Society was very different 500 years ago. Royals weren’t just ceremonial back then. They had real power and they worked closely with the clergy, many of whom were very well-to-do. Many “commoners” had little control over their own lives. Before the Reformation, people were grouped into three estates—clergy, nobility, and the common people. (This, by extension, is where we get the term fourth estate for the media, who in theory keep the others in check.) In medieval Roman Catholicism, these three estates were not just secular designations. In fact, nothing was considered particularly secular back then. Church and state overlapped, and everyone in every territory was under their rule. The clergy were considered closest to God (and most likely to get through purgatory to heaven faster). The nobility were also higher up the ladder of closeness to God. The ordinary folks, well, you get the picture.
While there were plenty of corrupt people ruling in church and state, the ultimate goal of both rulers and commoners, at least outwardly, was to get to heaven after this short life. Before the Reformation, most believed this involved getting an infusion of grace from God and then working hard to attain paradise. Since justification and salvation weren’t God’s free gifts but rather required our own earned merits, clergy, including monks and nuns, were considered to be doing more of the things that could add to the basket of credits God expected people to produce to pay off demerits assigned for sins. Kings, knights, mayors, electors, and emperors were ruling by “divine right,” serving in God’s stead. This was believed to make them closer to God also.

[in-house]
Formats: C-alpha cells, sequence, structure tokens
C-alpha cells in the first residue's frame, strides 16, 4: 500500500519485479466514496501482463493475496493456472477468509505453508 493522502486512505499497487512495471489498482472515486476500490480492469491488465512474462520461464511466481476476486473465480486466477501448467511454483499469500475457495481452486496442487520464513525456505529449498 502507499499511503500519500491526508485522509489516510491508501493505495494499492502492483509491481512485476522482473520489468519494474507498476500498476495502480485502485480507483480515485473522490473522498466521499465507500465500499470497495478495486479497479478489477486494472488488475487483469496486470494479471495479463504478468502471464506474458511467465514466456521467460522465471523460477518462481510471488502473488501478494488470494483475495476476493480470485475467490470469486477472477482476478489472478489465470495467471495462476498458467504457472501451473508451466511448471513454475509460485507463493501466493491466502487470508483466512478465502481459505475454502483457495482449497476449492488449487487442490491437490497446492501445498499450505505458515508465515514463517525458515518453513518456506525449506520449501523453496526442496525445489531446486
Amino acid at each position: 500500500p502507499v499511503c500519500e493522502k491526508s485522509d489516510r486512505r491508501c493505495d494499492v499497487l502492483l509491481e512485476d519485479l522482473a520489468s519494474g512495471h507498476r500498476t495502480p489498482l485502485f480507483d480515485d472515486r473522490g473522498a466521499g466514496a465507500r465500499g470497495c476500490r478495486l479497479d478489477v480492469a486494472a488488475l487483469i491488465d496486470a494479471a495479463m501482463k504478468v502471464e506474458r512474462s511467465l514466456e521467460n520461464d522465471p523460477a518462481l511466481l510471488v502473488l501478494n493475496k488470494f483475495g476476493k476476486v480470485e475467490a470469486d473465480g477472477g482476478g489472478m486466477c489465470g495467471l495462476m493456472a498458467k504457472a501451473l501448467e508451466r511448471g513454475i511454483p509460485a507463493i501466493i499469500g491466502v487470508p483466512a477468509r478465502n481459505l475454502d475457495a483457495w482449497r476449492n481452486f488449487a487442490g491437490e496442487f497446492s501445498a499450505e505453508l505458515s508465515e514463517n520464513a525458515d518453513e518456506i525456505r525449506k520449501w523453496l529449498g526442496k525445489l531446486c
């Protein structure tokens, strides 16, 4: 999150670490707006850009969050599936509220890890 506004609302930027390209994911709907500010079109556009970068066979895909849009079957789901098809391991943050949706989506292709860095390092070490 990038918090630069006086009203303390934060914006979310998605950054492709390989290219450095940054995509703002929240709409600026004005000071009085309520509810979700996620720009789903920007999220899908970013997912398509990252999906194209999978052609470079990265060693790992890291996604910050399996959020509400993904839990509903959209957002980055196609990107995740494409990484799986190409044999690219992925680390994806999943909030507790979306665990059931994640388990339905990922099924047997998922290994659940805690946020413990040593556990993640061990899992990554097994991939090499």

Everyone else was further from God. If you were married, unlike clergy and monastics, you were devoted to your spouse and children instead of fully to God (Demerit). If you were a merchant selling goods in a store, a miner or mine owner like Luther’s father, or worked sowing and harvesting grain out in the fields of some knight, you were considered to be devoted to unspiritual things (Demerit).